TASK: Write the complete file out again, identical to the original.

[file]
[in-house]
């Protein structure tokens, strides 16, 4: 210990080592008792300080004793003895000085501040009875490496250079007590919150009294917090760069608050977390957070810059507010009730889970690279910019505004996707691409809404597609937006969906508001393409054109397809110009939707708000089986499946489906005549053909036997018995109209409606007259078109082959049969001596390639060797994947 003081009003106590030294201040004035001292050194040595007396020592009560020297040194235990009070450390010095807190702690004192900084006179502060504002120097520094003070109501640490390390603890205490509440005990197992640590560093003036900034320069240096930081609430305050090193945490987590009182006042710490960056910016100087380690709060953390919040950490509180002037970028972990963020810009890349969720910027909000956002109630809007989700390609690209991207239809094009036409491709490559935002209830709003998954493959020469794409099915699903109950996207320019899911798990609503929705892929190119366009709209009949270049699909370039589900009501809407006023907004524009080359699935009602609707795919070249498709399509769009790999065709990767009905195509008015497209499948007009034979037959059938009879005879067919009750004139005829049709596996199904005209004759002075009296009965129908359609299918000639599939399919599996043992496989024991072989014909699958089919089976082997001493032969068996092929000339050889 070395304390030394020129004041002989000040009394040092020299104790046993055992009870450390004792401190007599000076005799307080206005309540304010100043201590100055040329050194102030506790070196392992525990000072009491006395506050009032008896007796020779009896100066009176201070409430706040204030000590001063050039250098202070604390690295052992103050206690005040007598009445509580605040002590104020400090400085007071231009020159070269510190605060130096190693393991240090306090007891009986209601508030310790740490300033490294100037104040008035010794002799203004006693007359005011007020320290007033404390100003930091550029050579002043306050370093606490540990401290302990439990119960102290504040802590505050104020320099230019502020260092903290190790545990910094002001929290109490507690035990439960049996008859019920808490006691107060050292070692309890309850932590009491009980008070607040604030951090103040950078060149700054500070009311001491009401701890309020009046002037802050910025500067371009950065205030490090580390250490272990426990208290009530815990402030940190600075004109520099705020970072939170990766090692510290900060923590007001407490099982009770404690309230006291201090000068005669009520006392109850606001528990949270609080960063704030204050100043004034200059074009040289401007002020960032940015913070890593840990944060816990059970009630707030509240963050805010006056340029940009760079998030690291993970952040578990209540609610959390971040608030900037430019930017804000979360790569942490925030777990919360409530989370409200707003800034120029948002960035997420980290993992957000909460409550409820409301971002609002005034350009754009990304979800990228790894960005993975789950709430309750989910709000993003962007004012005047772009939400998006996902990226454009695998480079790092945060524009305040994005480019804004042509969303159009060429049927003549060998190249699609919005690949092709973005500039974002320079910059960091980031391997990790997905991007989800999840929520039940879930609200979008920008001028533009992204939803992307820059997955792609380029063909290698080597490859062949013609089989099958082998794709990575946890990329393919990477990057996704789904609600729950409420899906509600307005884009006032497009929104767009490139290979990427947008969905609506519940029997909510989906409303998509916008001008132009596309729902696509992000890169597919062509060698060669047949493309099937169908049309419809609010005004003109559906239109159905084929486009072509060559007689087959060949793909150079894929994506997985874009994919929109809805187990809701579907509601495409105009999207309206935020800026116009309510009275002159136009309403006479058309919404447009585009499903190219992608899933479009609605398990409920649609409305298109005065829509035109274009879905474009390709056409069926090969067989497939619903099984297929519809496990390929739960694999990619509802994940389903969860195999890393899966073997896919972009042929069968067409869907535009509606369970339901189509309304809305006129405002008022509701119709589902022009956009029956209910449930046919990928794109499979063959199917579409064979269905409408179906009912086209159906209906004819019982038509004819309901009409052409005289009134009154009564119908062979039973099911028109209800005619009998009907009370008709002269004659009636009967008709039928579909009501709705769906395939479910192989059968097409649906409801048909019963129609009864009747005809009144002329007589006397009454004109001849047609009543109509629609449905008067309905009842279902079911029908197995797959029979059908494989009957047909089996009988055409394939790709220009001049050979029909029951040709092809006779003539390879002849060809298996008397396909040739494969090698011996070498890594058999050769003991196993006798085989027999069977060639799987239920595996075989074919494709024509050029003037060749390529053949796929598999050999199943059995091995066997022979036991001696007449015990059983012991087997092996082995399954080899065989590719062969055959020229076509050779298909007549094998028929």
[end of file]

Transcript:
[in-house]
């Protein structure tokens, strides 16, 4: 210990080592008792300080004793003895000085501040009875490496250079007590919150009294917090760069608050977390957070810059507010009730889970690279910019505004996707691409809404597609937006969906508001393409054109397809110009939707708000089986499946489906005549053909036997018995109209409606007259078109082959049969001596390639060797994947 003081009003106590030294201040004035001292050194040595007396020592009560020297040194235990009070450390010095807190702690004192900084006179502060504002120097520094003070109501640490390390603890205490509440005990197992640590560093003036900034320069240096930081609430305050090193945490987590009182006042710490960056910016100087380690709060953390919040950490509180002037970028972990963020810009890349969720910027909000956002109630809007989700390609690209991207239809094009036409491709490559935002209830709003998954493959020469794409099915699903109950996207320019899911798990609503929705892929190119366009709209009949270049699909370039589900009501809407006023907004524009080359699935009602609707795919070249498709399509769009790999065709990767009905195509008015497209499948007009034979037959059938009879005879067919009750004139005829049709596996199904005209004759002075009296009965129908359609299918000639599939399919599996043992496989024991072989014909699958089919089976082997001493032969068996092929000339050889 070395304390030394020129004041002989000040009394040092020299104790046993055992009870450390004792401190007599000076005799307080206005309540304010100043201590100055040329050194102030506790070196392992525990000072009491006395506050009032008896007796020779009896100066009176201070409430706040204030000590001063050039250098202070604390690295052992103050206690005040007598009445509580605040002590104020400090400085007071231009020159070269510190605060130096190693393991240090306090007891009986209601508030310790740490300033490294100037104040008035010794002799203004006693007359005011007020320290007033404390100003930091550029050579002043306050370093606490540990401290302990439990119960102290504040802590505050104020320099230019502020260092903290190790545990910094002001929290109490507690035990439960049996008859019920808490006691107060050292070692309890309850932590009491009980008070607040604030951090103040950078060149700054500070009311001491009401701890309020009046002037802050910025500067371009950065205030490090580390250490272990426990208290009530815990402030940190600075004109520099705020970072939170990766090692510290900060923590007001407490099982009770404690309230006291201090000068005669009520006392109850606001528990949270609080960063704030204050100043004034200059074009040289401007002020960032940015913070890593840990944060816990059970009630707030509240963050805010006056340029940009760079998030690291993970952040578990209540609610959390971040608030900037430019930017804000979360790569942490925030777990919360409530989370409200707003800034120029948002960035997420980290993992957000909460409550409820409301971002609002005034350009754009990304979800990228790894960005993975789950709430309750989910709000993003962007004012005047772009939400998006996902990226454009695998480079790092945060524009305040994005480019804004042509969303159009060429049927003549060998190249699609919005690949092709973005500039974002320079910059960091980031391997990790997905991007989800999840929520039940879930609200979008920008001028533009992204939803992307820059997955792609380029063909290698080597490859062949013609089989099958082998794709990575946890990329393919990477990057996704789904609600729950409420899906509600307005884009006032497009929104767009490139290979990427947008969905609506519940029997909510989906409303998509916008001008132009596309729902696509992000890169597919062509060698060669047949493309099937169908049309419809609010005004003109559906239109159905084929486009072509060559007689087959060949793909150079894929994506997985874009994919929109809805187990809701579907509601495409105009999207309206935020800026116009309510009275002159136009309403006479058309919404447009585009499903190219992608899933479009609605398990409920649609409305298109005065829509035109274009879905474009390709056409069926090969067989497939619903099984297929519809496990390929739960694999990619509802994940389903969860195999890393899966073997896919972009042929069968067409869907535009509606369970339901189509309304809305006129405002008022509701119709589902022009956009029956209910449930046919990928794109499979063959199917579409064979269905409408179906009912086209159906209906004819019982038509004819309901009409052409005289009134009154009564119908062979039973099911028109209800005619009998009907009370008709002269004659009636009967008709039928579909009501709705769906395939479910192989059968097409649906409801048909019963129609009864009747005809009144002329007589006397009454004109001849047609009543109509629609449905008067309905009842279902079911029908197995797959029979059908494989009957047909089996009988055409394939790709220009001049050979029909029951040709092809006779003539390879002849060809298996008397396909040739494969090698011996070498890594058999050769003991196993006798085989027999069977060639799987239920595996075989074919494709024509050029003037060749390529053949796929598999050999199943059995091995066997022979036991001696007449015990059983012991087997092996082995399954080899065989590719062969055959020229076509050779298909007549094998028929």